Serre's multiplicity conjectures

In mathematics, Serre's multiplicity conjectures are certain purely algebraic problems, in commutative algebra, motivated by the needs of algebraic geometry. Since André Weil's initial rigorous definition of intersection numbers, around 1949, there had been a question of how to provide a more flexible and computable theory.

Let R be a (Noetherian, commutative) regular local ring and P and Q be prime ideals of R. In 1961, Jean-Pierre Serre realized that classical algebraic-geometric ideas of multiplicity could be generalized using the concepts of homological algebra. Serre defined the intersection multiplicity of R/P and R/Q by means of the Tor functors of homological algebra, as

chi (R/P,R/Q):=sum _{i=0}^{infty}(-1)^iell_R (Tor ^R_i(R/P,R/Q)).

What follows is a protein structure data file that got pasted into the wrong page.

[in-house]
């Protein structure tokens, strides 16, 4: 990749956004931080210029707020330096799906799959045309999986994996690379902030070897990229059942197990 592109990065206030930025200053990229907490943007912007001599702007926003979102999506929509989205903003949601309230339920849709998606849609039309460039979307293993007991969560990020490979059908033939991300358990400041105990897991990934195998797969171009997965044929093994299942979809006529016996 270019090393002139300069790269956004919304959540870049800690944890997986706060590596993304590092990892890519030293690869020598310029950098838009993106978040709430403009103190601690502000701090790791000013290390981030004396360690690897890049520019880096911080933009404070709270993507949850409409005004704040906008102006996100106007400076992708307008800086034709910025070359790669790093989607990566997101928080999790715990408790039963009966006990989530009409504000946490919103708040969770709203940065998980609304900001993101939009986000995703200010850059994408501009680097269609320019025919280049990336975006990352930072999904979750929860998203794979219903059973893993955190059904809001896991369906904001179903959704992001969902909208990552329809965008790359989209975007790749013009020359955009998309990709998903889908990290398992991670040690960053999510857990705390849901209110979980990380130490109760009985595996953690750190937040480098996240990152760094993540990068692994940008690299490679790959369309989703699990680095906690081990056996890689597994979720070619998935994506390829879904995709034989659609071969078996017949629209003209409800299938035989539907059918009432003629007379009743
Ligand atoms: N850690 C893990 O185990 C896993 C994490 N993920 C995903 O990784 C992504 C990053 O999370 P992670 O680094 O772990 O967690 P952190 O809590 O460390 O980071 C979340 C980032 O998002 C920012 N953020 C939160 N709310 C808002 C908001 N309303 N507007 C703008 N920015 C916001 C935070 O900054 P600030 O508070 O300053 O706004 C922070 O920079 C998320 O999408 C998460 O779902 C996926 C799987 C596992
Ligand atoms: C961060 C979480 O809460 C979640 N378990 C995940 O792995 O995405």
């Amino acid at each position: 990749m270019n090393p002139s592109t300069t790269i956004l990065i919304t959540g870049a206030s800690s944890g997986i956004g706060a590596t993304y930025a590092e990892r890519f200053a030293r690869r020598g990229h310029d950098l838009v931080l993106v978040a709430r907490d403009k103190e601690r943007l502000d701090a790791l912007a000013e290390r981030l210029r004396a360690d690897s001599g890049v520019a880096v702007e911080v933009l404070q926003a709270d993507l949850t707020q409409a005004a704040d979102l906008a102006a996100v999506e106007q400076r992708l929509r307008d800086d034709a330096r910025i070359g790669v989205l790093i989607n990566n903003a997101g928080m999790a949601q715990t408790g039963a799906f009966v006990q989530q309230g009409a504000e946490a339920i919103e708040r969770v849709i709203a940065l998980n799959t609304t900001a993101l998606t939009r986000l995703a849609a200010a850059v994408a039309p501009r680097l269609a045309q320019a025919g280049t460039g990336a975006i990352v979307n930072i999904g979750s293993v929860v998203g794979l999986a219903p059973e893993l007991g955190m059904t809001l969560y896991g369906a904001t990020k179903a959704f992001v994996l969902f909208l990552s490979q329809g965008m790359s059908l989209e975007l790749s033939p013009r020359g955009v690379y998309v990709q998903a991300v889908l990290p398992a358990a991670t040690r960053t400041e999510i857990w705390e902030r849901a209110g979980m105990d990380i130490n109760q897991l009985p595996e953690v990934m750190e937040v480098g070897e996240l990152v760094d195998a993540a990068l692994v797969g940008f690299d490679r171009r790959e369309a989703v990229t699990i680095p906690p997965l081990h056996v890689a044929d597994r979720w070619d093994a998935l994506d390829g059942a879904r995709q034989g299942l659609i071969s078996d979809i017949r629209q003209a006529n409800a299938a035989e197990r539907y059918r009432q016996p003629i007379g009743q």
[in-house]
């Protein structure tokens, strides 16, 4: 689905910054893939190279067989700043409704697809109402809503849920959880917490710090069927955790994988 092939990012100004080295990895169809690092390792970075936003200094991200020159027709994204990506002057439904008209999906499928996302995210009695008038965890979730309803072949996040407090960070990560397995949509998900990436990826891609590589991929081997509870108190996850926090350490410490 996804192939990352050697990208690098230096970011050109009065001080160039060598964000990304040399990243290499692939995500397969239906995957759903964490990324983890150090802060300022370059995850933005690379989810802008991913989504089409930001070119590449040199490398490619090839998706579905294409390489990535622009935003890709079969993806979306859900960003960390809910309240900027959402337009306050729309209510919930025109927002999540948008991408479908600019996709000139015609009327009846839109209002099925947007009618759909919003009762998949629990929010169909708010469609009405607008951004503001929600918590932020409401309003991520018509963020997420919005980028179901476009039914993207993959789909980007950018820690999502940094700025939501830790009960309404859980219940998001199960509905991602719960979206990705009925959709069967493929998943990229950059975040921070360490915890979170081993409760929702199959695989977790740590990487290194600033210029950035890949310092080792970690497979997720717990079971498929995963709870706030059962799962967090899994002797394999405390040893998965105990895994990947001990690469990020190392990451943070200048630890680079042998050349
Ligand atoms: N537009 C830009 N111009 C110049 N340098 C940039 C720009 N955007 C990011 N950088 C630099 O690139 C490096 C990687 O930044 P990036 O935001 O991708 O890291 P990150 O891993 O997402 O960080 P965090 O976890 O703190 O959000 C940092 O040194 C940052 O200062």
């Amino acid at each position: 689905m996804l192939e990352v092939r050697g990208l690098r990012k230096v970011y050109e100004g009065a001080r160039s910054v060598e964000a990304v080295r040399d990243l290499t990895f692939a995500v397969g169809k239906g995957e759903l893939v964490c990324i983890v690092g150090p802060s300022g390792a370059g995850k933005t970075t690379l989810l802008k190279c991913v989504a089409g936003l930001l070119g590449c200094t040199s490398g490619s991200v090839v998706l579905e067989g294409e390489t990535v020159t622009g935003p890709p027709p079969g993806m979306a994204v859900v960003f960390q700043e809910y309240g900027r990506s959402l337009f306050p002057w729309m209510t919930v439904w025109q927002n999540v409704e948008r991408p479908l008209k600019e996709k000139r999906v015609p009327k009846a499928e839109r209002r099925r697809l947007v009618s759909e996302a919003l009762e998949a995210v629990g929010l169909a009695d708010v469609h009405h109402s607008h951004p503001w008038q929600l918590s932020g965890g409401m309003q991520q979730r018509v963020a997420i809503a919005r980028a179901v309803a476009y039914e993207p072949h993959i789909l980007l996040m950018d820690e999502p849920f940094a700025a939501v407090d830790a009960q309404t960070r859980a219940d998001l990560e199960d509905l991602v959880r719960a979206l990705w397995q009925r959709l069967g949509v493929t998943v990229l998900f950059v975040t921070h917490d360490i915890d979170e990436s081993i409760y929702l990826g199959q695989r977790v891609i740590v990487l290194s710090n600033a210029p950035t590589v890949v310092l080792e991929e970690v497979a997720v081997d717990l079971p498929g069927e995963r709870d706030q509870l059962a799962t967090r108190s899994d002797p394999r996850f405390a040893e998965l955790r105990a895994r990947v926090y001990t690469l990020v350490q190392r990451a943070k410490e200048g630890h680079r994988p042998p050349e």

This requires the concept of the length of a module, denoted here by lR, and the assumption that

ell _R((R/P)otimes(R/Q)) < infty.

If this idea were to work, however, certain classical relationships would presumably have to continue to hold. Serre singled out four important properties. These then became conjectures, challenging in the general case.

Dimension inequality

dim(R/P) + dim(R/Q) le dim(R)

Serre verified this for all regular local rings. He established the following three properties when R is unramified, and conjectured that they hold in general.


chi (R/P,R/Q) ge 0

Ofer Gabber verified this, quite recently.



dim (R/P) + dim (R/Q) < dim (R)


chi (R/P,R/Q) = 0.

This was proven around 1986 by Paul C. Roberts, and independently by Gillet and Soulé.



dim (R/P) + dim (R/Q) = dim (R)


chi (R/P,R/Q) > 0.

This remains open.


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